Yemen army takes back two cities from Al Qaeda-linked forces

Yemen's Defense Ministry announced Tuesday that the army had driven fighters linked to Al Qaeda out of Zinjibar and Jaar.

By , Reuters

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    Yemeni army forces fire a missile towards positions of al Qaeda-linked militants in the southern province of Abyan June 10.
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The Yemeni army drove al-Qaeda-linked fighters from two of their main strongholds on Tuesday after weeks of fighting, the Defense Ministry said, a major breakthrough for a U.S.-backed offensive meant to secure stability in the wider oil-rich Gulf region.

Jubilant residents took to the streets of the provincial capital of Zinjibar and the strategic city of Jaar in spontaneous celebrations after militants from Ansar al-Sharia (Partisans of Islamic Law), who had held the two southern cities for more than a year, fled advancing Yemeni troops.

"I am now speaking from the local government headquarters in Zinjibar," Major General Salem Qatan, commander of the southern region, told Reuters by telephone. "The cities of Zinjibar and Jaar have been completely cleansed," he said.

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The recapture of the two cities is the army's biggest victory against the militants in more than a year of political turmoil that has taken the country to the brink of civil war, raised questions about its territorial integrity, and fuelled fears about al Qaeda's presence in a country that is next door to Saudi Arabia, the world's top oil exporter.

Ali Saeed Obeid, a military spokesman, told Reuters the fall of Jaar was "an astounding defeat for al Qaeda".

The Defense Ministry said the army, backed by local fighters from popular committees, had entered Jaar on Tuesday morning after heavy fighting that killed at least 20 militants, four soldiers and two civilians. At least 20 Yemeni soldiers were also wounded in the fighting, it said.

Under pressure from Washington to quell the militants, the victory is likely to be seen as evidence that the army - which was seen as split between an old guard loyal to the country's former leader Ali Abdullah Saleh and a new guard seen as closer to his successor Abd-Rabbu Mansour Hadi - is healing its divisions.

The first signs that the militants had been routed came at dawn, when Muslim worshippers heading to prayers noticed that the gunmen who had ruled the city for more than a year had disappeared.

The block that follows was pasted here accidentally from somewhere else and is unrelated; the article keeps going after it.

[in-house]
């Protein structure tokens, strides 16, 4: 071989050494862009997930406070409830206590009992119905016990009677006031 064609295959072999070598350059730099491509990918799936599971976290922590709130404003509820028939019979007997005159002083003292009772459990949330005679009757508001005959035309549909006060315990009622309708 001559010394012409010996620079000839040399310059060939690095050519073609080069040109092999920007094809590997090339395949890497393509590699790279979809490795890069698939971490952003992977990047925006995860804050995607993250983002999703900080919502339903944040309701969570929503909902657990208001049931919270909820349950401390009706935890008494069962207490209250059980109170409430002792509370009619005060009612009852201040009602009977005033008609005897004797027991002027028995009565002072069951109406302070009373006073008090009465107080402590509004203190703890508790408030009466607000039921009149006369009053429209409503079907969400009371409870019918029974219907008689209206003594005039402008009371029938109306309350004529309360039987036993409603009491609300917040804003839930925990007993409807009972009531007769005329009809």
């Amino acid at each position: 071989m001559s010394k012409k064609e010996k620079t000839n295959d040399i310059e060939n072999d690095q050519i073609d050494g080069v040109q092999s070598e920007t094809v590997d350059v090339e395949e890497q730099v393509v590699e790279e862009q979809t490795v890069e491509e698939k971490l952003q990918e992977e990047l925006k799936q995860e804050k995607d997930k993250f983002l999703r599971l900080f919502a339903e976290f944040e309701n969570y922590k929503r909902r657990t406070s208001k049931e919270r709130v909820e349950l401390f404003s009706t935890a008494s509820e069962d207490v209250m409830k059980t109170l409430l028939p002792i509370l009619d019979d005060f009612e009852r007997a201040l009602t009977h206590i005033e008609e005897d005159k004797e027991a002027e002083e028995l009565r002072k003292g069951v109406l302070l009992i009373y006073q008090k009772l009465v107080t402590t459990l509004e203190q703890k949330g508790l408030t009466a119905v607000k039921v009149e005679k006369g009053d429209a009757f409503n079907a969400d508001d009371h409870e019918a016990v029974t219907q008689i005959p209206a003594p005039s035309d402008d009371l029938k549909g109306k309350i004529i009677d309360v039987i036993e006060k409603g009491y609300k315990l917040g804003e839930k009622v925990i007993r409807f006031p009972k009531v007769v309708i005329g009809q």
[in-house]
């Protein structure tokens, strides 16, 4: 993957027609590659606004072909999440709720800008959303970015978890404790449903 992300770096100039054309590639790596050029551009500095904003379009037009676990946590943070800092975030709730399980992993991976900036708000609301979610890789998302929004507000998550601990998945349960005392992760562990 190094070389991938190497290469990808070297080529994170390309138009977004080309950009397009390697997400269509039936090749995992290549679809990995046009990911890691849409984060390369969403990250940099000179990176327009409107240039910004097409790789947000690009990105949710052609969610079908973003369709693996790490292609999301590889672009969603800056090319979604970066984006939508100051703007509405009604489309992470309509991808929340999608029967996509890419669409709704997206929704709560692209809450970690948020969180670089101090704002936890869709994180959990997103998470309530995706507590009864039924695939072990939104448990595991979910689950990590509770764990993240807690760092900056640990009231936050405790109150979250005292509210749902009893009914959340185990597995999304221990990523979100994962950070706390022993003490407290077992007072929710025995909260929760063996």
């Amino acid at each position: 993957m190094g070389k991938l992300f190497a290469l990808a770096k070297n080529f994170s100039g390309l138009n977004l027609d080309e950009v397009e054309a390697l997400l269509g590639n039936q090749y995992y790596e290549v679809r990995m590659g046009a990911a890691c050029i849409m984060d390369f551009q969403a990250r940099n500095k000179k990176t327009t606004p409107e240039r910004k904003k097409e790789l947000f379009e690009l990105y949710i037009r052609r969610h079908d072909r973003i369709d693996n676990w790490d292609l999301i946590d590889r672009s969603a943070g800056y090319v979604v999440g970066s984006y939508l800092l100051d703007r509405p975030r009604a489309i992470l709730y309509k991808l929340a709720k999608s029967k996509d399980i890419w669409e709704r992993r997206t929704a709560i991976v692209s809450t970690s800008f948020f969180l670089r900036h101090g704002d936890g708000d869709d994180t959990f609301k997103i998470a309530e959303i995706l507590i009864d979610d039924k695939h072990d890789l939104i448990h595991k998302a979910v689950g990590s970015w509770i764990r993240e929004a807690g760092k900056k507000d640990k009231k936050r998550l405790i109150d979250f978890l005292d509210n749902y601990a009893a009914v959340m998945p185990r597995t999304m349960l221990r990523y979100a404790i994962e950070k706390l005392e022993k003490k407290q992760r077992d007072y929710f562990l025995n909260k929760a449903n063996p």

The militants had left behind flyers asking inhabitants to forgive them, asserting that they had not wanted to "cause any harm to Jaar and its inhabitants", residents said.

A spokesman for Ansar al-Sharia, an affiliate of al Qaeda, confirmed that the army had taken control of the town of more than 100,000 people and said a statement would be issued later.

Jamal al-Aqel, Abyan's governor, told a Defence Ministry website that about 200-300 militants, including senior leaders and foreign fighters, had fled Jaar and Zinjibar and that the army was pursuing them.

"We will carry on cleansing the entire province from the terrorist components that undermined security and stability in Abyan," Aqel told the website.

Emboldened by waning government control over the impoverished country during last year's popular protests that ousted Saleh, militants seized Jaar in March 2011, going on to seize Zinjibar and the coastal town of Shaqra.

MILITANTS "CUT OFF"

U.S. officials say that President Hadi - who came to power in February after Saleh signed a power-transfer deal brokered by the Gulf states - is more cooperative in the fight against Islamist militancy than his predecessor.

Analysts have suggested that Saleh deliberately gave al Qaeda a free rein in the south during protests against his 33 years in office in a cynical and failed attempt to convince Washington he should remain in power to deal with the threat.

Al Qaeda in the Arabian Peninsula (AQAP) is believed to be the most active branch of the global network and has plotted a number of botched attempts against U.S. targets.

The United States has, however, limited its intervention to drone strikes, mostly hitting high-value targets, as well as training the Yemeni military.

Government troops launched their campaign to recapture the southern towns early in May, engaging in sustained clashes that left hundreds of militants and soldiers dead.

Jaar, described as the breadbasket of Abyan province, occupies a strategically-important location at a major crossroads between Yemen's main port of Aden and the north.

A military official said in a text message that the army has reopened the vital Aden-Jaar road, which had been closed for more than a year. The road is the main link between Aden and the northern parts of Abyan province.

In the town of Shaqra - which is further along the coast to the east - the official said troops had cornered the Islamist militants in two locations, adding that warplanes were taking part in the fighting.

"They've put themselves in a small circle because all roads and supply lines to them were cut off," the official said.

The Defense Ministry said on its websites that the Yemeni navy had sunk 10 boats in which the militants had been planning to flee Shaqra if needed. It gave no figures on casualties.

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